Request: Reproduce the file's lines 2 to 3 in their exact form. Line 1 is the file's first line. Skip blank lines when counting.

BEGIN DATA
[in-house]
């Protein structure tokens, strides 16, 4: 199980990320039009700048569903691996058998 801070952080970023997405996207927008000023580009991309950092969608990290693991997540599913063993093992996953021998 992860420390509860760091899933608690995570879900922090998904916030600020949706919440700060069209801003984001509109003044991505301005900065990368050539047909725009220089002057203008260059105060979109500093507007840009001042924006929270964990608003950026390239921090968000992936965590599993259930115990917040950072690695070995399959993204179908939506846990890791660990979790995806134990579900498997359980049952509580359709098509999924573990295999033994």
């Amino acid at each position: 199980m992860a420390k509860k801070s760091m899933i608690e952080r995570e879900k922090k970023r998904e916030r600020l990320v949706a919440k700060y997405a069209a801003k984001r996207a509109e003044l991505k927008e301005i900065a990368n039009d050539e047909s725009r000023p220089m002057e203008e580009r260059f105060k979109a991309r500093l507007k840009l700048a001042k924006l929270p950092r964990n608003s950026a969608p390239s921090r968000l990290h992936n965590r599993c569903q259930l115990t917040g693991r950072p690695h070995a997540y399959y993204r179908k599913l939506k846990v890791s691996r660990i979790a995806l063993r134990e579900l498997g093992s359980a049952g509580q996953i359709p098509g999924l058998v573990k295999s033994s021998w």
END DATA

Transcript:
């Protein structure tokens, strides 16, 4: 199980990320039009700048569903691996058998 801070952080970023997405996207927008000023580009991309950092969608990290693991997540599913063993093992996953021998 992860420390509860760091899933608690995570879900922090998904916030600020949706919440700060069209801003984001509109003044991505301005900065990368050539047909725009220089002057203008260059105060979109500093507007840009001042924006929270964990608003950026390239921090968000992936965590599993259930115990917040950072690695070995399959993204179908939506846990890791660990979790995806134990579900498997359980049952509580359709098509999924573990295999033994």
């Amino acid at each position: 199980m992860a420390k509860k801070s760091m899933i608690e952080r995570e879900k922090k970023r998904e916030r600020l990320v949706a919440k700060y997405a069209a801003k984001r996207a509109e003044l991505k927008e301005i900065a990368n039009d050539e047909s725009r000023p220089m002057e203008e580009r260059f105060k979109a991309r500093l507007k840009l700048a001042k924006l929270p950092r964990n608003s950026a969608p390239s921090r968000l990290h992936n965590r599993c569903q259930l115990t917040g693991r950072p690695h070995a997540y399959y993204r179908k599913l939506k846990v890791s691996r660990i979790a995806l063993r134990e579900l498997g093992s359980a049952g509580q996953i359709p098509g999924l058998v573990k295999s033994s021998w």